24 Jul A Never Ending Palette
TAMMY GARCIA HAS MENTIONED A FEW TIMES THAT SHE WORKS OUT OF HER HOME. Yet that fact doesn’t quite register until she starts showing me around her workplace in the 6,000-square-foot house she shares with her husband, three daughters and two dogs in northeastern Albuquerque, New Mexico.
Sketch pads cover the living room table where she’s working on designs for glass art projects. Over in the kitchen stand rubber-coated, blown-glass figurative sculptures by Shelley Muzylowski Allen, awaiting Garcia’s designs, and Garcia’s other pottery-in-the-works. Books are scattered downstairs and upstairs, and we haven’t even gotten to her garage. Oh, and that sculpture in the living room? “
“It wouldn’t fit in the cabinet where I fit all my dishes,” Garcia says, and laughs. “I’m kind of spread out.”
Spread out? Definitely. Have I mentioned the studio in Taos — she’ll get there every couple of weeks — or Bronzesmith Fine Art Gallery & Foundry, in Prescott Valley, Arizona, where she does her casting and keeps her patina artist busy, or the Santa Fe gallery, Blue Rain, that her husband, Leroy Garcia, owns? Then there’s her career itself, which has spread from traditional Santa Clara Pueblo pottery to contemporary pottery to bronze sculpture, bronze tile, glass sculpture (blown glass as well as panels), jewelry and collaborations with glass artists Muzylowski Allen and Preston Singletary … transforming Garcia into perhaps the face of the contemporary Pueblo Indian art scene.
“I think Tammy’s the leader of innovation, refinement, execution, all those wonderful art adjectives,” says Peter Stoessel, art director at Blue Rain Gallery. “I’m always blown away by her ability to do something new and different … and I think collectors respond to it.”
Says Garcia: “All I need is a table.”
You’ll find one in her living room … and the kitchen … and ….
Born in 1969, Garcia grew up in Santa Clara Pueblo, about 90 minutes northeast of Albuquerque near Española, in a family of artists. Her mother, grandmother and great-grandmother were potters. Her great-great-aunt was Margaret Tafoya, whom The New York Times called “the matriarch of Santa Clara Pueblo potters.” So it was only natural that Garcia started making pottery in the tradition of her people: native clays, coil-built, carved designs. Yet as her skills and confidence improved, she started experimenting.
“I think I was always pushing those limits,” she says. “Each piece I made was kind of taking a step along the way. I think, being a teenager, we’re easily bored. That was something naturally in me: the drive to see how far I can take this.”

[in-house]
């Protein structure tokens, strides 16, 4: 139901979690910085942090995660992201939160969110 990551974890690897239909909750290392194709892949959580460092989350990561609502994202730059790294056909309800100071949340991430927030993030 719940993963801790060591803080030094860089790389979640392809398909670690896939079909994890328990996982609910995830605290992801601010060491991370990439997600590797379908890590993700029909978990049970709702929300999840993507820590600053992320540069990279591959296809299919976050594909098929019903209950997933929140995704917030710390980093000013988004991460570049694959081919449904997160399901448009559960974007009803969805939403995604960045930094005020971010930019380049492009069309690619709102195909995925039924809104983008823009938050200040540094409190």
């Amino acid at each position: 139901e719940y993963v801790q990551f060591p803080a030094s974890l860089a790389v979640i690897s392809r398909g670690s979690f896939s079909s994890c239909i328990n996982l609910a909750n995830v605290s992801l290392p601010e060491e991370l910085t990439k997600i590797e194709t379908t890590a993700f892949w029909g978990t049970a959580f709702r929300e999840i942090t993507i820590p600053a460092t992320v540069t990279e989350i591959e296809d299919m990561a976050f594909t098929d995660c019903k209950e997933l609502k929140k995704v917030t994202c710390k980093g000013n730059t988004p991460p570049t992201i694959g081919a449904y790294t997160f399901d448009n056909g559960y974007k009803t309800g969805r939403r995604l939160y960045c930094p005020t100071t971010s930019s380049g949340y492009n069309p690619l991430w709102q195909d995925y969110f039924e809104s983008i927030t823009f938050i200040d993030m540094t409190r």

That drive pushed her from classical Pueblo jars to symmetrical and asymmetrical sculptural forms. In 1999, she dived into bronze.
“It seems like a really quick jump, but all the experience that I had in pottery came into play, and I was able to incorporate that,” she says. “Working in this other medium allowed a whole new way for me to express myself.”
She has expressed herself by translating her imagery onto jewelry, and over the past four years, has spread out into glass. “That was another very exciting thing,” she says of glass. “Figuring out how colors work together, how it reacts to light, the way it absorbs light, reflects it. It really gave my style a whole new look.”
Her works have been exhibited extensively, including a Tammy Garcia Retrospective at the Eiteljorg Museum of American Indians and Western Art in Indianapolis in 2005 and Beyond Tradition: The Pueblo Pottery of Tammy Garcia at the National Museum of Women in the Arts in Washington, D.C., which ended in February.
“She really has had, even at a very young age, a full career as a potter,” says Susan Fisher Sterling, director of the National Museum of Women in the Arts. “The level of quality and expertise and innovation that she has shown in moving the (Santa Clara pottery) tradition in new directions but yet having a really strong connection to the design tradition was what really drew us to her. I’ve seen about five or six years of work,” Sterling adds, “and I just think she’s going to do great things in the next 10.”
Garcia also tried a new look recently with Andrea, a three-dimensional, 30-by-15-by-15-inch bronze sculpture of a Pueblo Indian dancer — her first figurative piece — in an edition of 30. “She just nailed it,” Stoessel says.
All of this spreading out isn’t a case of reinventing herself.
“Basically, I just view whatever medium I’m working in as my canvas,” she says. “I like the challenge and the flexibility that it gives me.”
Her next challenge? “I have ideas of designing one-of-a-kind furniture,” she says. “Right now, those three mediums (clay, bronze and glass) are keeping me busy, but you never know. Ideas come and go.”
Sure, she’s always busy, but with her family, dogs and career, “there’s definitely a sense of balance that I have to have.”
And, yes, there’s even down time.
“I sleep well,” she says.
Based in Santa Fe, New Mexico, frequent art writer Johnny D. Boggs is an award-winning author whose 1880s-set Comanche Indian mystery, Killstraight, was a Spur Award finalist this year for Best Western Short Novel. His Web site is www.johnnydboggs.com.